Pipeline spills occur as pipeline infrastructure ages and transport higher volumes of hazardous products. No matter how good operators manage their pipelines, outside forces beyond the control of the operator such as natural disasters or third-party interventions can cause leaks. Some leaks are unavoidable, but fast detection system and efficient response will minimize the consequences, assuring less damage to the environment, property, and people, and protecting the operator’s reputation.

Leak detection technologies divide into two main groups: internal based and external based. This article provides an overview external based leak detection methods.

The most common external-based leak detection methods include:

Acoustic sensing
Vapor sensing
Infrared camera

Biological method

Experienced personnel can detect the effects of a leak in a pipeline. Product escaping from a pipeline can release odors or make noise or change the environment around the leak site. The operator’s personnel can walk the pipeline at intervals to monitor for such changes. Third-parties such as residents or third parties passing by can also detect and report them. It is good prevention policy to educate the local community around a pipeline on biological detection and on how to contact the operator if someone suspects a leak. A review of the PHMSA database on leak detection shows that many of the leaks were detected and reported by a third party.

Acoustic sensor

A small leak creates a white noise sound that travels through the fluid to the high-performance acoustic sensors upstream and downstream of the monitored section. The main benefits of this method are:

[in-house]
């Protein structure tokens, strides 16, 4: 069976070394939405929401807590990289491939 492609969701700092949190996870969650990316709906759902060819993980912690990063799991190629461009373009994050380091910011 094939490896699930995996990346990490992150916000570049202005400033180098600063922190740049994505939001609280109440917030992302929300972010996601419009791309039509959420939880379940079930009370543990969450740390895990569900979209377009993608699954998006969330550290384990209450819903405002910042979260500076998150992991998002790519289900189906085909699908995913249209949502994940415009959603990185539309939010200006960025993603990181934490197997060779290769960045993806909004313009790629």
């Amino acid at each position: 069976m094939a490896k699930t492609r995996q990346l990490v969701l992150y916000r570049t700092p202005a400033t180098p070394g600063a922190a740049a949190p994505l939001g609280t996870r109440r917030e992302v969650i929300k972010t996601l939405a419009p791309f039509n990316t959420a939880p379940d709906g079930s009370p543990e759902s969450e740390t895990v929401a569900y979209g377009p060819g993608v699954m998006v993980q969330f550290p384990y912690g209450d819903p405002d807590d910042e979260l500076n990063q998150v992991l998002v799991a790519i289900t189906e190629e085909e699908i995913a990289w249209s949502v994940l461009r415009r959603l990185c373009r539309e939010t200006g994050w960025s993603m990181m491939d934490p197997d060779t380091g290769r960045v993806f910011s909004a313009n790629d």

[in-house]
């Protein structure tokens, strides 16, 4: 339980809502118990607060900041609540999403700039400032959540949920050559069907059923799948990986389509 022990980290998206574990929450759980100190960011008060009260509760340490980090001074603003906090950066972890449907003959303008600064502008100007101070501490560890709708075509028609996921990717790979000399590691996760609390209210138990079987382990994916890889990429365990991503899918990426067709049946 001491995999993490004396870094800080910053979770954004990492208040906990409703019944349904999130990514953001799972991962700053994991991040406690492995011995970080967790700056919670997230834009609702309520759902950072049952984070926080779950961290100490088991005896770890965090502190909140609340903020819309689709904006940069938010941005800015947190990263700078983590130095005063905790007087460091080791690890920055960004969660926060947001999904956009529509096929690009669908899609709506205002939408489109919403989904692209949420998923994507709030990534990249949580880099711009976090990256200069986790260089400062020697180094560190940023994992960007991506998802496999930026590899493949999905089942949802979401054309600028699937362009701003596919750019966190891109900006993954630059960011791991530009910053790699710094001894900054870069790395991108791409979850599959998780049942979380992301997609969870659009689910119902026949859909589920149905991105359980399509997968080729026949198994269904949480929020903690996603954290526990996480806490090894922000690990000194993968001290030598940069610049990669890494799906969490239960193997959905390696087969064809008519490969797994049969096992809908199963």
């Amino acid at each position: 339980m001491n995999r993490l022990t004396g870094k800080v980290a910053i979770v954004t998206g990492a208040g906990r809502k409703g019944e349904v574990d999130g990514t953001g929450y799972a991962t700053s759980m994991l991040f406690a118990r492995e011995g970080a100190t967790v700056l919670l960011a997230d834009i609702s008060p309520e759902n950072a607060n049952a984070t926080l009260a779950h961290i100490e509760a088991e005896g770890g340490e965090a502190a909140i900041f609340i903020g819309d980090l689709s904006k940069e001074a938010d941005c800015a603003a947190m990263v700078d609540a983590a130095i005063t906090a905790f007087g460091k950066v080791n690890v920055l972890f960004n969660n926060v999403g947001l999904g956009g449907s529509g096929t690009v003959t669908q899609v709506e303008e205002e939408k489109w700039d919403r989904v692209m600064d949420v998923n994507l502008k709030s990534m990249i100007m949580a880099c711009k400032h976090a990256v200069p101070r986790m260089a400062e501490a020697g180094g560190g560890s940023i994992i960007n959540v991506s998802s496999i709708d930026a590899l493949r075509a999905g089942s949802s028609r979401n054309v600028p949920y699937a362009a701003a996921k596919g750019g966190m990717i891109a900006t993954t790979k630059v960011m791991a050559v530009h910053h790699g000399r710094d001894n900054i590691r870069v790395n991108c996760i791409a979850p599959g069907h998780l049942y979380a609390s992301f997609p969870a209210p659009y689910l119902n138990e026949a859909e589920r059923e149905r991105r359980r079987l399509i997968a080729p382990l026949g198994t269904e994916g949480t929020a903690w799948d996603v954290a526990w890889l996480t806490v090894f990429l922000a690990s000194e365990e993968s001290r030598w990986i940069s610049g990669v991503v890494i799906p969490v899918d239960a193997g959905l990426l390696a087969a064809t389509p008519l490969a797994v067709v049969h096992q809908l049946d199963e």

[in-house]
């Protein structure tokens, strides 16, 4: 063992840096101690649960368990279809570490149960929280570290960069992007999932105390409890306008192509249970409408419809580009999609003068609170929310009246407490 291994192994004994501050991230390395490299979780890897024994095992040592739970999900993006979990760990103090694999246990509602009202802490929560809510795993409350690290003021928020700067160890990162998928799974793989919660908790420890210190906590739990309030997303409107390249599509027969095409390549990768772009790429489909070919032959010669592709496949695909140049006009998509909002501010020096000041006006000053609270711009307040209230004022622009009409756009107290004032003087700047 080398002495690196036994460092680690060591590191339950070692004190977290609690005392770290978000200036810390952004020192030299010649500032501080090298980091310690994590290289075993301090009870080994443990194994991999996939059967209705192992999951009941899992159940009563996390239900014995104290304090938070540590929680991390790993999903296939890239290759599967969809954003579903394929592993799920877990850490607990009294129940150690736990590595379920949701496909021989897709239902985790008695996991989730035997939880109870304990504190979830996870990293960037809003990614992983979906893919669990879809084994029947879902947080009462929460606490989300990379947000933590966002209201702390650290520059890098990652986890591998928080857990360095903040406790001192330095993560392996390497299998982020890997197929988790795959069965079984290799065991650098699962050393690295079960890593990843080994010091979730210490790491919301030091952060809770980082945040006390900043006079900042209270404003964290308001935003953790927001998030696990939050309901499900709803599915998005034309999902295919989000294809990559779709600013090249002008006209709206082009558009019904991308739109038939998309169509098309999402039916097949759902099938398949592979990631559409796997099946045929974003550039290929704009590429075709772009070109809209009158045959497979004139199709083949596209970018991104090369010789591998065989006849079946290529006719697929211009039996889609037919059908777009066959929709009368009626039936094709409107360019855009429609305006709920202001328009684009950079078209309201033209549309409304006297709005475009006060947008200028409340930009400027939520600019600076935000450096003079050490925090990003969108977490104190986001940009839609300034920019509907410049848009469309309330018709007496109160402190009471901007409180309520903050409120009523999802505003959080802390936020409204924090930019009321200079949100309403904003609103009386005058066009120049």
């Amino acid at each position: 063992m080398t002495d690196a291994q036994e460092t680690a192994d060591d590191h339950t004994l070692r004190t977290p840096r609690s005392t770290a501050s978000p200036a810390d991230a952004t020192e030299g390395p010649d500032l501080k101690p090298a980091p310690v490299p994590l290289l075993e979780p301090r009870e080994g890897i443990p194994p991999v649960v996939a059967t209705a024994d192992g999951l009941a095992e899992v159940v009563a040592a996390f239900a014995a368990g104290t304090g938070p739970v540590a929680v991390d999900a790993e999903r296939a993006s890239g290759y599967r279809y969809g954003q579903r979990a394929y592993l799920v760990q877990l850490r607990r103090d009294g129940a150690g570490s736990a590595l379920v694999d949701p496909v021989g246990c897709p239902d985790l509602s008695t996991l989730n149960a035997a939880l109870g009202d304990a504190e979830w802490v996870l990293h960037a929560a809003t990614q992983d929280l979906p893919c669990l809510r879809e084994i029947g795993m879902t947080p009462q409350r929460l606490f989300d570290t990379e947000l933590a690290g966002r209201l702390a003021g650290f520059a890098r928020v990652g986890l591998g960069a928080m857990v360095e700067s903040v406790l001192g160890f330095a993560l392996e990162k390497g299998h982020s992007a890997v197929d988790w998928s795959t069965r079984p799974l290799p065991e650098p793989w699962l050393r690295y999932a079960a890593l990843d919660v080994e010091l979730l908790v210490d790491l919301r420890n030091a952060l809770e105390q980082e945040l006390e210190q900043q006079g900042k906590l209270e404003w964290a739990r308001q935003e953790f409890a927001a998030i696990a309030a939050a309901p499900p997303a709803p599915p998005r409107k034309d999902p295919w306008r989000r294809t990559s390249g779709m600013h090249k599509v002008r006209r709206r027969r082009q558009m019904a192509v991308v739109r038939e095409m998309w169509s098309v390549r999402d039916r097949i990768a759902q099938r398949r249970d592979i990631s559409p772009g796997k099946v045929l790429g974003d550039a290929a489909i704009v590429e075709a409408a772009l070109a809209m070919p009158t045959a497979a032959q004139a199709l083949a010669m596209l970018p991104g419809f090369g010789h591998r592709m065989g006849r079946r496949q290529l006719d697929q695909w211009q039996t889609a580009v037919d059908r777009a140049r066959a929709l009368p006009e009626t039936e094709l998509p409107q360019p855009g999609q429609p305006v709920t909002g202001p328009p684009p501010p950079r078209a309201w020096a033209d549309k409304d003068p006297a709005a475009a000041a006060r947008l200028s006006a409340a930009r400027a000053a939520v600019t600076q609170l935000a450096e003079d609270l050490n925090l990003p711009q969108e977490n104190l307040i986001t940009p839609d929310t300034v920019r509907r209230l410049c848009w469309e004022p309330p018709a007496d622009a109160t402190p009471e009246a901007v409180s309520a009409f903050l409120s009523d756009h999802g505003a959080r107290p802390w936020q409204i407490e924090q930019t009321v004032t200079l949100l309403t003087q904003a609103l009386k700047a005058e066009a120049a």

Detection of existing leaks
Detection of corrosion leaks as they develop
Accurate leak location

The effectiveness of this technique depends on the distances between the sensors and leak location. This method can be affected by ambient noises or the magnitude of the sound generated by the leak. The sensor can be connected to the pipeline or positioned close to it.

Vapor sensor

Vapor sensors can detect gases that escape from a pipeline. This technology can be beneficial in pipelines that carry highly volatile products. The technology can be prone to false leak alarms if other sources of vapor are close to the pipeline.

Infrared camera

Infrared can detect leaks in both gas and liquid pipelines when a leak changes of the temperature around the leak site. Infrared cameras can be permanently installed, handheld, or mounted on vehicles or aircraft.

Introduction to Pipeline Leak Detection is available on Amazon: https://goo.gl/ESvBMK
The book provides a complete overview of pipeline leak detection systems.


Zhang, J., & Michael, T. (2017). Introduction to Pipeline Leak Detection. San José: Atmos International.

By: Atmos International
Date: 11 October 2019